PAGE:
What to Do If You Can't Afford Pads or Tampons
by Christy Bieber | Updated July 17, 2021 - First published on July 26, 2020
Millions of Americans cannot afford pads or tampons. Here are your options if you're one of them.
Menstrual hygiene products such as pads and tampons are not a luxury -- they're a necessity. Yet millions struggle to afford them, with some reporting they can't pay for both food and period products.
In fact, one report indicated as many as two-thirds of low-income women aren't able to afford menstrual hygiene products and 1 in 5 women experience this problem every single month. And this study likely underestimates the number of people who struggle as it does not include transgender men or non-binary individuals who also experience periods.
Sadly, many sources of aid such as Medicaid and Supplemental Nutrition Assistance don't provide coverage for pads, tampons, or menstrual cups -- which means that you're forced to pay for these costly products out of your own pocket. And with COVID-19 causing more financial insecurity, the number of people who struggle to pay for their menstrual hygiene products may only increase.
The good news is, if you're experiencing period poverty, there are some options out there. Here are a few suggestions for what to do if you have no pads left and cannot afford to buy the products you need.
Seek out free sources of menstrual hygiene products
Although you can't use your government benefits to buy pads or tampons, there are places where you may be able to get menstrual hygiene products for free.
Homeless shelters and food banks often make them available upon request. And there may be local organizations in your area that provide them as well, such as No More Secrets Mind Body Spirit in the Philadelphia area.
Weigh the menstrual cup pros and cons
Menstrual cups catch and collect blood from your period, but unlike pads and tampons, they are washable and reusable. Menstrual cups can be better for the environment and less expensive once you make the initial investment -- but you have to come up with the money to purchase one and that can be a major challenge if you're struggling to afford period products.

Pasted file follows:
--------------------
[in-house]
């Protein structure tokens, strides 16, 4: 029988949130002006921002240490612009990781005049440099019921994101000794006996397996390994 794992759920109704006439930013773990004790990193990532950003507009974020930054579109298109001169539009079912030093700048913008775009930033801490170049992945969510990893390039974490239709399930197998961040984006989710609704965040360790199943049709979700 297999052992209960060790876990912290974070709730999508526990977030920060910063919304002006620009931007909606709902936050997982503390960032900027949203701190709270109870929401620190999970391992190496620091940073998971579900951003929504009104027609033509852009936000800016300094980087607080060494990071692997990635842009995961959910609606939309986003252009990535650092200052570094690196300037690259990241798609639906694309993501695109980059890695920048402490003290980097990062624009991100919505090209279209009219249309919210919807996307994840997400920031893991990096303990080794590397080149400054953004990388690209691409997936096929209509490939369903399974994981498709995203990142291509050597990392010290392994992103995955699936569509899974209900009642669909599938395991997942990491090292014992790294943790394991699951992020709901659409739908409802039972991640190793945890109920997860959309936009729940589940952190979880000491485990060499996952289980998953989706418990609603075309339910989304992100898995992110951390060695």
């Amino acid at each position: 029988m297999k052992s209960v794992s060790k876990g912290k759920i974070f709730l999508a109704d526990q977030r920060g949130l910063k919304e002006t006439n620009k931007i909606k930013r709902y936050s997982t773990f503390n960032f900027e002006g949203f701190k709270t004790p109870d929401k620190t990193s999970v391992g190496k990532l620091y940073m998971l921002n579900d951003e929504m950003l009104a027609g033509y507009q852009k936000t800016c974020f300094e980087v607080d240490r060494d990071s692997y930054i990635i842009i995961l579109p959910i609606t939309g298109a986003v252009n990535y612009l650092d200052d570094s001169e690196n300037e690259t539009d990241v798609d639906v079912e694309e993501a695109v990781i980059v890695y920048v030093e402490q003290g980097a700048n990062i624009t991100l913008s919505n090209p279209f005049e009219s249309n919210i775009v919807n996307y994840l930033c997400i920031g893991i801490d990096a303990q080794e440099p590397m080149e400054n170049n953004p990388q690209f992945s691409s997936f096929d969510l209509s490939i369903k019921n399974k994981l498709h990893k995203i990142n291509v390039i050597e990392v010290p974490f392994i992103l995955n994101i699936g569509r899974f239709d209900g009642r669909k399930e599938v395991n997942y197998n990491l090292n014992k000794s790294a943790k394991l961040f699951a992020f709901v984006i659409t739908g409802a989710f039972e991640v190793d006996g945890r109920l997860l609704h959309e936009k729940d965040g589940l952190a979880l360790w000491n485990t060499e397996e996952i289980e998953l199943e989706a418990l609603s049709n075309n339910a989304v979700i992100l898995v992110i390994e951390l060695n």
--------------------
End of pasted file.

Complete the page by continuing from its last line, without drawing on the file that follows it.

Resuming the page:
Using a 0% APR credit card to charge the cup and pay it off over time is one option if you have access to one. Unfortunately, not everyone has access to a no-interest credit card or the ability to find extra money in the bank for monthly payments.
Generic cups can be less expensive than name brand ones and are often sold on online sites by third-party sellers. Unfortunately, if they aren't FDA compliant, they could present a risk to your health. Instead of opting for these, you may be able to find deals on name-brand and FDA-approved cups by shopping sites such as Groupon.
Try these alternatives to sanitary pads
If you don't have access to free menstrual hygiene products and can't afford a menstrual cup that you're able to reuse, you may need to use other less expensive or more accessible products to make an alternative to sanitary pads. Some options include:
- Using toilet paper or paper towels: Paper towels can be more absorbent so they won't have to be changed as often. Fold and stock them (or toilet paper) so it's at least half an inch thick and approximately the length and width of a standard sanitary pad. You can wrap a long piece of toilet paper or paper towel around the makeshift pad to keep it in place.
- Using a clean sock wrapped in toilet paper: Socks can be more absorbent, but may be bulkier and will likely stain.
- Using a clean washcloth: You'll want to look for the most absorbent one available and should fold it into approximately the size of a sanitary pad. Again, be aware it may stain.
- Stacking cotton balls, cotton wool or gauze: These absorbent materials can be fashioned into the shape of a sanitary pad and wrapped in toilet paper to be kept in place.
When using alternatives to sanitary pads, make sure you change them regularly to reduce the risk of leakage or infection.
While not ideal, these options can all work unless or until there's a solution to period poverty. One big step would be making sure those with periods can use government benefits to afford the menstrual hygiene products they need.
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